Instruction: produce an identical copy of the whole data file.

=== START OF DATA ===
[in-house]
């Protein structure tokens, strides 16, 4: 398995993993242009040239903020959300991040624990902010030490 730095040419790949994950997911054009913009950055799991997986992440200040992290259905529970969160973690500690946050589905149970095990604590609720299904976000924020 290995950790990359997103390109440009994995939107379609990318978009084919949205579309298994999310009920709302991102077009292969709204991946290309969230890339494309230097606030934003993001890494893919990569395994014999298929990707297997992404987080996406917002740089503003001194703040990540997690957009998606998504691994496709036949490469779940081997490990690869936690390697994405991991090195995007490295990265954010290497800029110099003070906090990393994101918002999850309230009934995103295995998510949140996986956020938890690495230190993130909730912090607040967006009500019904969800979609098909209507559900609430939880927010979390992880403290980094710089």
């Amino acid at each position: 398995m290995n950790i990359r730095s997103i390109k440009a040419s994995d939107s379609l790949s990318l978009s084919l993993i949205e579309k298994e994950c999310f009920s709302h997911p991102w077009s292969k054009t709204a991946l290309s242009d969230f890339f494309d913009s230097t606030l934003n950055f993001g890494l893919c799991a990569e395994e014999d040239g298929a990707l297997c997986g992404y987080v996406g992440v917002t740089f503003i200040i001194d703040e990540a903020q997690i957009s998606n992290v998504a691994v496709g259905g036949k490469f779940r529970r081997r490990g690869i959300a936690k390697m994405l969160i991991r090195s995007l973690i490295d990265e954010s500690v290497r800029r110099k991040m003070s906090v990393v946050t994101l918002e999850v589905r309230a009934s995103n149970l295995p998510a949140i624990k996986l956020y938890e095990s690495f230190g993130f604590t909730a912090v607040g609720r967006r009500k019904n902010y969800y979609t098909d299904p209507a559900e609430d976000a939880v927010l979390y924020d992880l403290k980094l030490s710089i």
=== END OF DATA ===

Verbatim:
[in-house]
């Protein structure tokens, strides 16, 4: 398995993993242009040239903020959300991040624990902010030490 730095040419790949994950997911054009913009950055799991997986992440200040992290259905529970969160973690500690946050589905149970095990604590609720299904976000924020 290995950790990359997103390109440009994995939107379609990318978009084919949205579309298994999310009920709302991102077009292969709204991946290309969230890339494309230097606030934003993001890494893919990569395994014999298929990707297997992404987080996406917002740089503003001194703040990540997690957009998606998504691994496709036949490469779940081997490990690869936690390697994405991991090195995007490295990265954010290497800029110099003070906090990393994101918002999850309230009934995103295995998510949140996986956020938890690495230190993130909730912090607040967006009500019904969800979609098909209507559900609430939880927010979390992880403290980094710089």
């Amino acid at each position: 398995m290995n950790i990359r730095s997103i390109k440009a040419s994995d939107s379609l790949s990318l978009s084919l993993i949205e579309k298994e994950c999310f009920s709302h997911p991102w077009s292969k054009t709204a991946l290309s242009d969230f890339f494309d913009s230097t606030l934003n950055f993001g890494l893919c799991a990569e395994e014999d040239g298929a990707l297997c997986g992404y987080v996406g992440v917002t740089f503003i200040i001194d703040e990540a903020q997690i957009s998606n992290v998504a691994v496709g259905g036949k490469f779940r529970r081997r490990g690869i959300a936690k390697m994405l969160i991991r090195s995007l973690i490295d990265e954010s500690v290497r800029r110099k991040m003070s906090v990393v946050t994101l918002e999850v589905r309230a009934s995103n149970l295995p998510a949140i624990k996986l956020y938890e095990s690495f230190g993130f604590t909730a912090v607040g609720r967006r009500k019904n902010y969800y979609t098909d299904p209507a559900e609430d976000a939880v927010l979390y924020d992880l403290k980094l030490s710089i």